It is ideal to form such vias and resultant electrical connections only through selected portions (i.e. the electrode tabs 14) of the electrode layers. Excessive via formation, especially in the main portion of the electrode layers, results in an element with poor volumetric capacitor efficiency. By placing the vias in an inactive margin of the electrode layers, volumetric efficiency of such capacitor arrays is preferably not reduced.

In the best mode (or preferred embodiments) of the present subject matter, the electrode layers 10 and 12 may typically be comprised of platinum, nickel, a palladium-silver alloy, or other suitable elements or combinations of elements. The conductive material 16 used to form the electrical connection to the capacitor plates may typically be comprised of silver, nickel or other suitable conductive material.

FIGS. 3A and 3B illustrate exemplary embodiments of the present subject matter, displaying capacitor chips 20 characterized by interleaved dielectric and electrode layers. A dielectric material typically used may be barium titanate or other suitable dielectric. Suitable dielectrics are often utilized such that maximum capacitance is delivered at temperatures above room temperature (often around 60 C.).

The electrode tabs 14 preferably extend towards the longer sides 26 of the chip body in accordance with the present subject matter. Known interdigitated electrode tabs often completely extend through a chip body 20 so that they are exposed on the longer side 26 of the capacitive element. Potential exposed portions of the electrode tabs are denoted by dashed lines 22, and may be utilized to implement alternative termination schemes. Presently preferred embodiments of the present subject matter do not require such exposed portions 22 of electrode tabs 14. This variation does not affect the improved termination scheme as disclosed in this specification, since the terminations are ultimately provided by conductive material 16 and solder elements 24.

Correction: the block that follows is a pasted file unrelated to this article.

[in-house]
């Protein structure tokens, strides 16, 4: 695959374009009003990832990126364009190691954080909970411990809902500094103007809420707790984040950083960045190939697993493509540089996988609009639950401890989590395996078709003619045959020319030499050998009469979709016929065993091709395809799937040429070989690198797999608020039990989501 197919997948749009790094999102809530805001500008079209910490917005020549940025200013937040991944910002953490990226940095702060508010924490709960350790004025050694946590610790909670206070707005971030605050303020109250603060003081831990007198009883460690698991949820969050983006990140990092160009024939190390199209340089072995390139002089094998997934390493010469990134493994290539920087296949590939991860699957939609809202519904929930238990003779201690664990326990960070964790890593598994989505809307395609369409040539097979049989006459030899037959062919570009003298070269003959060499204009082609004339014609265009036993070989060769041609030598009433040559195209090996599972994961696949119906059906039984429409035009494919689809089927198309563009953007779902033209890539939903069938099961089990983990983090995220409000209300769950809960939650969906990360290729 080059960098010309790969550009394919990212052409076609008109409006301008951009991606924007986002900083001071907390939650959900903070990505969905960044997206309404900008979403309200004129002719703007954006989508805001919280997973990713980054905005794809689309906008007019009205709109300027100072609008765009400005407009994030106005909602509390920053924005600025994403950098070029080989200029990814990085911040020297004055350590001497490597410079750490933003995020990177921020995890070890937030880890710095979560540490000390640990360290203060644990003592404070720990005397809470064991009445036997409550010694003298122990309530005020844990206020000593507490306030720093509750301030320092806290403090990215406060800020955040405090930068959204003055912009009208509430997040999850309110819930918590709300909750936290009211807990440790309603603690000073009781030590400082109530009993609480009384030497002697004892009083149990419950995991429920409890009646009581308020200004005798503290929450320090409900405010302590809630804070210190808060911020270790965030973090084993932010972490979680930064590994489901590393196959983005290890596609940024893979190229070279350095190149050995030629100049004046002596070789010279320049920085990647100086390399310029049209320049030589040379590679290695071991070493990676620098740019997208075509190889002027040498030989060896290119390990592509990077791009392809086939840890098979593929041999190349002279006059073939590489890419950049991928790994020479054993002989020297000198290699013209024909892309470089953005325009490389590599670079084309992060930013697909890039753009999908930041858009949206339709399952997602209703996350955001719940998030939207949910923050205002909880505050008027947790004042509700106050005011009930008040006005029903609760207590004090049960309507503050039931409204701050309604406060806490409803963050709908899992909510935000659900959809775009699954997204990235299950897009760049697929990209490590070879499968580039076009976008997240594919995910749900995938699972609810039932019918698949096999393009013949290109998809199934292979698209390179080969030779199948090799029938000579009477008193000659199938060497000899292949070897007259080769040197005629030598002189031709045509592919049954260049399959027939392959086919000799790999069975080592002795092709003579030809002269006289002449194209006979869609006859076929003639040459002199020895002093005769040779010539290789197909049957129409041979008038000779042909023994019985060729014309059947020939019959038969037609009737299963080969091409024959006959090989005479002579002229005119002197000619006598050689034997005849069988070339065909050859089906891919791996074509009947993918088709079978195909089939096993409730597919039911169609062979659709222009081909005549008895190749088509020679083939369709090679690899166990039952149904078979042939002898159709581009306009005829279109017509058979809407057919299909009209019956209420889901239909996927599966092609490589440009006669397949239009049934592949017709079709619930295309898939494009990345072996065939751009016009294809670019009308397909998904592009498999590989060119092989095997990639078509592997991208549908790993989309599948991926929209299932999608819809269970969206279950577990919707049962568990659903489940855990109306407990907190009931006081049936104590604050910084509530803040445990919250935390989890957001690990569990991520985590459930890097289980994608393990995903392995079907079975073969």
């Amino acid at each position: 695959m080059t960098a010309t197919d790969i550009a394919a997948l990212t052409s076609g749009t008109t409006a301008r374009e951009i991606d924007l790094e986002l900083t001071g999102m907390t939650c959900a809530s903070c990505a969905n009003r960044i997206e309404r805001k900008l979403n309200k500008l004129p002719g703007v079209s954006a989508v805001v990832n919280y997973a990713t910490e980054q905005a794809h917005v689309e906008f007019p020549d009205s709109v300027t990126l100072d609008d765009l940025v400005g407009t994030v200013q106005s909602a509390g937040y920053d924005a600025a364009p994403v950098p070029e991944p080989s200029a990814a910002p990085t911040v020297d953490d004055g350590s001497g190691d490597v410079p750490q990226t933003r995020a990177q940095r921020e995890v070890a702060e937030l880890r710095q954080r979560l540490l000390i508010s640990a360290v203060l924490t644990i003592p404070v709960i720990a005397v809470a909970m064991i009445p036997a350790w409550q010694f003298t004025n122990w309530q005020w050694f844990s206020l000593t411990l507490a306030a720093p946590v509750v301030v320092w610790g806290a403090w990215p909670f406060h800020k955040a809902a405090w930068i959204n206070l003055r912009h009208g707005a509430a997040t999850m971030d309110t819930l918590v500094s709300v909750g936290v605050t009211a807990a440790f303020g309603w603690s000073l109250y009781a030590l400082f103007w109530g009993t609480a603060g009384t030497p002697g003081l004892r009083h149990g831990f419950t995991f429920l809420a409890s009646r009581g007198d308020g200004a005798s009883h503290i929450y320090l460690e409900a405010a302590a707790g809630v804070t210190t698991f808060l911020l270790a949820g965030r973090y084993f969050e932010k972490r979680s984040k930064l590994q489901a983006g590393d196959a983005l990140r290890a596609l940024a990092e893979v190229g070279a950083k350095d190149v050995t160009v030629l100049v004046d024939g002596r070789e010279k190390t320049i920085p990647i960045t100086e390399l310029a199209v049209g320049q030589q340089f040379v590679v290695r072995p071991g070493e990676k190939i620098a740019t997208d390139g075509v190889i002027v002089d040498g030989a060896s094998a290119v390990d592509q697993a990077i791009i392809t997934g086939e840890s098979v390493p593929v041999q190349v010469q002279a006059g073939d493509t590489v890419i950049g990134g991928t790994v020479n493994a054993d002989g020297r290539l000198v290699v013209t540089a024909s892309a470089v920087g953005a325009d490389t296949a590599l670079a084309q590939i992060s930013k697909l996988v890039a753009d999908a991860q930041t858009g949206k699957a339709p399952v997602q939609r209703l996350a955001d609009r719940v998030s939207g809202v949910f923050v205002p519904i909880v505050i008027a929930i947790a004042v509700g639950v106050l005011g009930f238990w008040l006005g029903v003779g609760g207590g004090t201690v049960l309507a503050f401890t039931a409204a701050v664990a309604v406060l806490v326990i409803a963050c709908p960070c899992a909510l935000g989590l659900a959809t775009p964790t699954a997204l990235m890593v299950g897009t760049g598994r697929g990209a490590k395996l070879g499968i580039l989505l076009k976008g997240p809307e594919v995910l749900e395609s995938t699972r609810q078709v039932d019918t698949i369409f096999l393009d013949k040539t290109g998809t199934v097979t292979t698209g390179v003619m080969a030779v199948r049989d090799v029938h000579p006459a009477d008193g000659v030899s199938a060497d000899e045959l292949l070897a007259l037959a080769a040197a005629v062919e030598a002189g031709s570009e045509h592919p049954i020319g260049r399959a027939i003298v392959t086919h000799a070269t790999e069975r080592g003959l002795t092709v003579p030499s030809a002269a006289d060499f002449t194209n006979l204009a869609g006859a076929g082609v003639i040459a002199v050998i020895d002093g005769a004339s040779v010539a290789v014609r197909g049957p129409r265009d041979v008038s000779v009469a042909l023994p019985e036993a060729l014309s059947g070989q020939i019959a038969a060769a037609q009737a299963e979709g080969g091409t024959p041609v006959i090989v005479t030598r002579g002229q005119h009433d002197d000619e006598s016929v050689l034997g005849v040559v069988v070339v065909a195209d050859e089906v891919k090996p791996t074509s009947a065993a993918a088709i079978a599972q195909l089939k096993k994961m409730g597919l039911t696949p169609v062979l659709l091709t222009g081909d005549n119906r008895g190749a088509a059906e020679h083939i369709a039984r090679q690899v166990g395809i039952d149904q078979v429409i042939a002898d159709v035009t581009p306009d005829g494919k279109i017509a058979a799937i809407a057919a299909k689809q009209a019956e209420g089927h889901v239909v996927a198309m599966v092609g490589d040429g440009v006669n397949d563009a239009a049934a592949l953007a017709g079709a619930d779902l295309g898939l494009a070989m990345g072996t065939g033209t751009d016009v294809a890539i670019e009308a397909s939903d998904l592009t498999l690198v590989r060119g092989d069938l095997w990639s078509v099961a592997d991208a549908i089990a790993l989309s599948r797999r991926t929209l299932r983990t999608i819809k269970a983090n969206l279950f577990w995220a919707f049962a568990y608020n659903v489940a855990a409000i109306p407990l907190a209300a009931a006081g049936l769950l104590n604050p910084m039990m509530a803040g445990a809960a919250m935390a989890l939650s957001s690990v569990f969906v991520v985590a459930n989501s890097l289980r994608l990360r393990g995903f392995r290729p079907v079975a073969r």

The present termination scheme such as that. represented FIG. 2 allows for an arrangement that advantageously leaves the sides of chip 20 free of any structure. Besides lowering the ESL of the resulting chip in accordance with the present subject matter, such arrangement advantageously permits much closer spacing between components on a circuit board. Since termination is provided directly, the area otherwise usually taken up by solder lands is also reduced. Elimination of the solder lands also yields lower termination inductance.

It is also preferred that the vias 18 and subsequent termination scheme formed along the capacitor chip 20 are along the longer side 26 of the capacitor chip. As opposed to terminating along the shorter side 28 of chip 20, the configuration of the present subject matter provides a shorter distance for the current path, creating lower ESL. Typical dimensions for such shorter sides 28 and longer sides 26, respectively, of chip 20 may be about 60120 mils (thousandths of an inch) or about 5080 mils. In some embodiments of the present subject matter, different dimensions may be practiced, as will be readily understood by those of ordinary skill in the art.